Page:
Despite fierce GOP opposition to allowing President Barack Obama to appoint another Supreme Court justice, some Republicans are suggesting his pick could be confirmed after the November election, particularly if Democratic hopeful Hillary Clinton is the next president.
Fissures started appearing in the Republican rampart almost immediately after Obama announced his choice of Merrick Garland, D.C. Circuit Court of Appeals' chief judge, on Wednesday.
Several members say they'll meet with the nominee, and Judiciary Chairman Charles E. Grassley didn't rule out a conversation. Senate Majority Leader Mitch McConnell, R-Ky., a man noted for his calm and stoic demeanor, delivered an impassioned speech on the Senate floor reiterating the point he made mere hours after the death of Justice Antonin Scalia last month -- that the next president should have say over who filled Scalia's chair.
“The Senate will appropriately revisit the matter when it considers the qualifications of the nominee the next president nominates, whoever that might be,” McConnell said. He said he repeated that point to Garland in a phone conversation on Wednesday.
As McConnell spoke, he was flanked by members of his leadership team, Majority Whip John Cornyn of Texas and Policy Committee Chairman John Barrasso of Wyoming, as well as Judiciary Chairman Charles E. Grassley of Iowa and Senate President Pro Tempore Orrin G. Hatch of Utah, a former Judiciary chairman himself.
But the dynamics of the 2016 presidential race has cast a pall over the business of Congress. And as front-runner Donald Trump racks up delegates in the GOP nomination contest, some Republicans, including those close to McConnell and on Grassley's panel, want to leave themselves a way out.
"I'd probably be open to resolving this in the lame duck," Hatch said after the president made his announcement. Later he clarified, "I'm open to it, that doesn't mean I'm for it."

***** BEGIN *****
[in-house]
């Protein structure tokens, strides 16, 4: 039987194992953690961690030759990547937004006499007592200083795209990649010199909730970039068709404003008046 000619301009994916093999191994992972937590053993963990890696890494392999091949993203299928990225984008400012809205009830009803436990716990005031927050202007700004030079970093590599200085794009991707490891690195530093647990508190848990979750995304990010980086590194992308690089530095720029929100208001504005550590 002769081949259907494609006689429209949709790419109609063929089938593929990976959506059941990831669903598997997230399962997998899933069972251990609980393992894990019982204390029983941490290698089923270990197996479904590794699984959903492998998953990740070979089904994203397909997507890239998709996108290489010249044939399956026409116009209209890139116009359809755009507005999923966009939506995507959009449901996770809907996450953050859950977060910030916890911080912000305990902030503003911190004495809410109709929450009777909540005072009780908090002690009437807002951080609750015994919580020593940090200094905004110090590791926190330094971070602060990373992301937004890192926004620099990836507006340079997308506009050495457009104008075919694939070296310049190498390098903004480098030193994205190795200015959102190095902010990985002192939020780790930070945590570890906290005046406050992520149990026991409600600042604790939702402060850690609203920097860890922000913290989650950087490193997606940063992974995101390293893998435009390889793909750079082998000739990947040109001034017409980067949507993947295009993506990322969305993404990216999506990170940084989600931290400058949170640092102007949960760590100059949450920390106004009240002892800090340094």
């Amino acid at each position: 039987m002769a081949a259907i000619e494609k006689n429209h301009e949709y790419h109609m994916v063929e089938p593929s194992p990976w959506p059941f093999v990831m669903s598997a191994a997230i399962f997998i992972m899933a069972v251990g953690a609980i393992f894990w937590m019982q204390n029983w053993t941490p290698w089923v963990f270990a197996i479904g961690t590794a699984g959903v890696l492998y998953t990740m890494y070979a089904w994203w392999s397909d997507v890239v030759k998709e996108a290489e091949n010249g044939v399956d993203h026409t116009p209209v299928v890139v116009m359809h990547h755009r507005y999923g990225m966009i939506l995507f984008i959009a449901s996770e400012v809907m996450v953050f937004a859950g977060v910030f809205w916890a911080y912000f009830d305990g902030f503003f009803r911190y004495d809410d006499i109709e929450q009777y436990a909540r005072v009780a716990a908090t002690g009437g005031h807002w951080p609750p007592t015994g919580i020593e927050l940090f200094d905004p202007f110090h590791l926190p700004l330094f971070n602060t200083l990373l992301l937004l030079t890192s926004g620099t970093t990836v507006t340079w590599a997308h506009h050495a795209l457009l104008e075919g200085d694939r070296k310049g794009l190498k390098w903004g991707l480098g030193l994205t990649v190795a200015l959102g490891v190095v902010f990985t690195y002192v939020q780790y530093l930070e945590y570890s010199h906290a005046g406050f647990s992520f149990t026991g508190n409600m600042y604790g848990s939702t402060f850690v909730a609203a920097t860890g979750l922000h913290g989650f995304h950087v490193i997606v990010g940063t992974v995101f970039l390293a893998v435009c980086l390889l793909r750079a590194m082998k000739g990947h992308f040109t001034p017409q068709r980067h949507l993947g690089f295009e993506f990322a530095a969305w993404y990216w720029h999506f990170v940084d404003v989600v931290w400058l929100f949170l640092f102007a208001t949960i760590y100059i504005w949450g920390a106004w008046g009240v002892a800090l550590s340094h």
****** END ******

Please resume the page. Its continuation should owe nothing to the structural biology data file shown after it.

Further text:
At the end of each Congress, members return to the Capitol for a few weeks after the election, often wrapping up loose ends. The Senate has scheduled 20 work days between Nov. 14 and Dec. 16 for its lame duck session, but could extend that, as needed.
By then senators will know who will be sitting in the White House and who will control the Senate, come January. At that point, some Republicans might be more comfortable with Garland, who is considered a moderate, than a pick made by, say, Clinton.
Sen. Jeff Flake of Arizona, a member of the Judiciary Committee, said he would consider a lame-duck confirmation in the event Republicans lose big in November. "Well yes. I mean, I think anybody that's being honest would."
Flake said he spoke directly with the president about 30 minutes before Obama's announcement. Flake said the president informed him Garland would be the nominee, and Flake said he would be willing to meet with Garland.
Sen. Susan Collins, R-Maine, also said she would meet with the nominee.
“I have never refused an offer to meet with a nominee to the Supreme Court. That has always been my standard practice and so I have accepted that offer and it will be scheduled after the recess,” Collins said.